“A Tree Grows in Brooklyn” by Betty Smith is a historical fiction book set in … Brooklyn. The book was published in 1943 and became an instant best seller despite criticism on its content.
- 528 pages
- Publisher: Harper Perennial Modern Classics
- ISBN: 0061120073
My rating for A Tree Grows in Brooklyn — 5
“A Tree Grows in Brooklyn” by Betty Smith is considered an American classic and an essential part of American literature. The book describes life in turn-of-the-century Brooklyn and is a testament for the hope kindled in immigrants who came to the United States.
Not surprisingly, this well written book emphasizes the value of good educations, good teachers, community and family.
"Before they went to bed, Francie and Neeley had to read a page of the Bible and a page from Shakespeare. That was a rule. Mama used to read the two pages to them each night until they were old enough to read for themselves. To save time, Neeley read the Bible page and Francie read from Shakespeare."
To be honest, I ignored this book for a long time. I had several chances to read it but chose something more “manly” each and every time. Finally the “classic book club” I belong to has chosen this book and I decided that this is it.
I’m going to read it.
The reason I always passed on “A Tree Grows in Brooklyn” is because it has always been billed as “a book every girl/woman should read”. That tag line didn’t sound to enticing to me.
Once I did read it I discovered that all the taglines and advertising did injustice to the book. This is not as “a book every girl/woman should read” but a book that everyone should read. While the story is also about the coming of age of young Francie Nolan, it is also a touching testament to the early immigrant spirit and the hardships of life which were rarely written about first hand.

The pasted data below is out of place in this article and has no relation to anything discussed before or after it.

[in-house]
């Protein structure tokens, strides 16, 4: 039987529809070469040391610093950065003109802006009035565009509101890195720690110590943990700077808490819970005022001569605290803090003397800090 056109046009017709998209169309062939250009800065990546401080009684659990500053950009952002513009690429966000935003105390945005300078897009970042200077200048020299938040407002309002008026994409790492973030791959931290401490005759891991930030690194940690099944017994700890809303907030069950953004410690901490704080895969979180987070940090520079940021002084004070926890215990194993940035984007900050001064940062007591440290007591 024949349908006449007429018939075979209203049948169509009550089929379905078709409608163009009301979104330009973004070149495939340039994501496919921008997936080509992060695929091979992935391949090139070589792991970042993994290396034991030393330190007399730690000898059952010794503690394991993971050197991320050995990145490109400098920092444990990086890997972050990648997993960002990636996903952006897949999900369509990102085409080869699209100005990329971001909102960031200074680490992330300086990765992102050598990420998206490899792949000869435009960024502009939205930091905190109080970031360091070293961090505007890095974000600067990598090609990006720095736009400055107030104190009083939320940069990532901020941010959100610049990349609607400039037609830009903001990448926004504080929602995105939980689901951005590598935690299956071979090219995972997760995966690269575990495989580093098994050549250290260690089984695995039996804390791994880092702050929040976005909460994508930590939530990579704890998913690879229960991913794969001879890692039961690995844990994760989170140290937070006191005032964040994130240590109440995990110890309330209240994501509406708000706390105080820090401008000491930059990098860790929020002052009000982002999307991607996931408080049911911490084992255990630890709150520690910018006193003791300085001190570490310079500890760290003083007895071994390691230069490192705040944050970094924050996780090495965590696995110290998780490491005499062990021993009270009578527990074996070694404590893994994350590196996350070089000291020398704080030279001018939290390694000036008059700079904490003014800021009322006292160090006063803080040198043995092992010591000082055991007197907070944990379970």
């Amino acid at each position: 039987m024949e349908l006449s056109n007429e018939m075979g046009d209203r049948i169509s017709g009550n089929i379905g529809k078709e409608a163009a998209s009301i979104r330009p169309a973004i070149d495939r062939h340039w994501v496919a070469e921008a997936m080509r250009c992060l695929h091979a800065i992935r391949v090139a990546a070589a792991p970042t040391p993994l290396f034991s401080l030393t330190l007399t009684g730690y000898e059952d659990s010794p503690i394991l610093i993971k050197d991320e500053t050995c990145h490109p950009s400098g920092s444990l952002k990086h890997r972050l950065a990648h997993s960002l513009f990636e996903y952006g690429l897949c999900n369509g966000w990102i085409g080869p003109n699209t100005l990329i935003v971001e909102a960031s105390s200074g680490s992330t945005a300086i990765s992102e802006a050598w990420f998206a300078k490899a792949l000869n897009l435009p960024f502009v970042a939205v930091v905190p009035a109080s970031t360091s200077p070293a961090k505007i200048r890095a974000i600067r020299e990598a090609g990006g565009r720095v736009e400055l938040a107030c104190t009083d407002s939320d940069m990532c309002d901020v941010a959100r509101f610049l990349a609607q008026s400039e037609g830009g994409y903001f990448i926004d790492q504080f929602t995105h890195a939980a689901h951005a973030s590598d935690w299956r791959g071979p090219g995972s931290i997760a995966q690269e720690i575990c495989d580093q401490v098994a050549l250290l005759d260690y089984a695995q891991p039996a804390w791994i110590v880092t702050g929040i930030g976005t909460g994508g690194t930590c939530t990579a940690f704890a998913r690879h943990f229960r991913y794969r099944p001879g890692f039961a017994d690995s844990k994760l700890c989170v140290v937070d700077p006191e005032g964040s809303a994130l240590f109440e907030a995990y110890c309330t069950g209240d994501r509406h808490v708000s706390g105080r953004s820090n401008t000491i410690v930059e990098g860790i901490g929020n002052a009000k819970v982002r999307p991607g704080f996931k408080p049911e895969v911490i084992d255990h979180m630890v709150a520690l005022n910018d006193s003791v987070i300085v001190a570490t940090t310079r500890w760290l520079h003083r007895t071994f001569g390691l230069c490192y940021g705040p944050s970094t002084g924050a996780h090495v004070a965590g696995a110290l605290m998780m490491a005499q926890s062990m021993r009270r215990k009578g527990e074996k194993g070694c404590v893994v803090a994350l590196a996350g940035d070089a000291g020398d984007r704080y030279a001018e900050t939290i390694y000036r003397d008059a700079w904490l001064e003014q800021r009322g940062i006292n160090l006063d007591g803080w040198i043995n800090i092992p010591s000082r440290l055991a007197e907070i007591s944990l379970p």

"'This could be a whole life,' she thought. 'You work eight hours a day covering wires to earn money to buy food and to pay for a place to sleep that you can keep living to come back to cover more wires. Some people are born and kept living just to come to this."
Even though this book was not written as historical fiction, I believe that it squarely falls in that category in 2011. The story is a powerful look at the time using relateable characters (even for guys). The book reminds us how lucky we are to live in this time, where the daily dilemma is should you download the new song from iTunes instead of not knowing where you’re going to get those ten cents to feed your family for the day.
So tell me, what book that you put off because you thought you wouldn’t like surprised you once you read it?
Young teen Francie Nolan’s family has many struggles. This Irish-American family faces poverty, alcoholism and the brutal realties of life in turn of the century New York City.
Zohar — Man of la Book
Disclaimer: I bought this book
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